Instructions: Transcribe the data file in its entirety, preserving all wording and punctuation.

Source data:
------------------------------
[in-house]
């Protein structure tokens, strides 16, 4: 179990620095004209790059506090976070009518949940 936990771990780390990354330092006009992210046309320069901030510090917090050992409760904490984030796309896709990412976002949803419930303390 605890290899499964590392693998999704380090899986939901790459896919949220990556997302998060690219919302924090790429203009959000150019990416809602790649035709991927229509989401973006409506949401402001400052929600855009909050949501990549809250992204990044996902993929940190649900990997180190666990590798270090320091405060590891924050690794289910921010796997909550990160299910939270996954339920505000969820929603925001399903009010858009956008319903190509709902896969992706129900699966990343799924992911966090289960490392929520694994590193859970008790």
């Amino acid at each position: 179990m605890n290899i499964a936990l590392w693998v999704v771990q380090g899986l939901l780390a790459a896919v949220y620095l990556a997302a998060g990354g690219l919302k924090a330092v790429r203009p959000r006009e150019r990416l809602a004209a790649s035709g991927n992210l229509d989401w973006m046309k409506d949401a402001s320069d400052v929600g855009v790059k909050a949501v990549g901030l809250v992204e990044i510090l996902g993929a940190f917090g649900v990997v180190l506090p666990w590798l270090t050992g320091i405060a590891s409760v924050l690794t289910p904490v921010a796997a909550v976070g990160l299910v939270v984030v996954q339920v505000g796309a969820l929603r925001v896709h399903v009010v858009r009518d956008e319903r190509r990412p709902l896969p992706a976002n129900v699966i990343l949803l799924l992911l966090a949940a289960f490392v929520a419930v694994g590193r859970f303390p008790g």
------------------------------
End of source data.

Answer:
[in-house]
């Protein structure tokens, strides 16, 4: 179990620095004209790059506090976070009518949940 936990771990780390990354330092006009992210046309320069901030510090917090050992409760904490984030796309896709990412976002949803419930303390 605890290899499964590392693998999704380090899986939901790459896919949220990556997302998060690219919302924090790429203009959000150019990416809602790649035709991927229509989401973006409506949401402001400052929600855009909050949501990549809250992204990044996902993929940190649900990997180190666990590798270090320091405060590891924050690794289910921010796997909550990160299910939270996954339920505000969820929603925001399903009010858009956008319903190509709902896969992706129900699966990343799924992911966090289960490392929520694994590193859970008790």
């Amino acid at each position: 179990m605890n290899i499964a936990l590392w693998v999704v771990q380090g899986l939901l780390a790459a896919v949220y620095l990556a997302a998060g990354g690219l919302k924090a330092v790429r203009p959000r006009e150019r990416l809602a004209a790649s035709g991927n992210l229509d989401w973006m046309k409506d949401a402001s320069d400052v929600g855009v790059k909050a949501v990549g901030l809250v992204e990044i510090l996902g993929a940190f917090g649900v990997v180190l506090p666990w590798l270090t050992g320091i405060a590891s409760v924050l690794t289910p904490v921010a796997a909550v976070g990160l299910v939270v984030v996954q339920v505000g796309a969820l929603r925001v896709h399903v009010v858009r009518d956008e319903r190509r990412p709902l896969p992706a976002n129900v699966i990343l949803l799924l992911l966090a949940a289960f490392v929520a419930v694994g590193r859970f303390p008790g």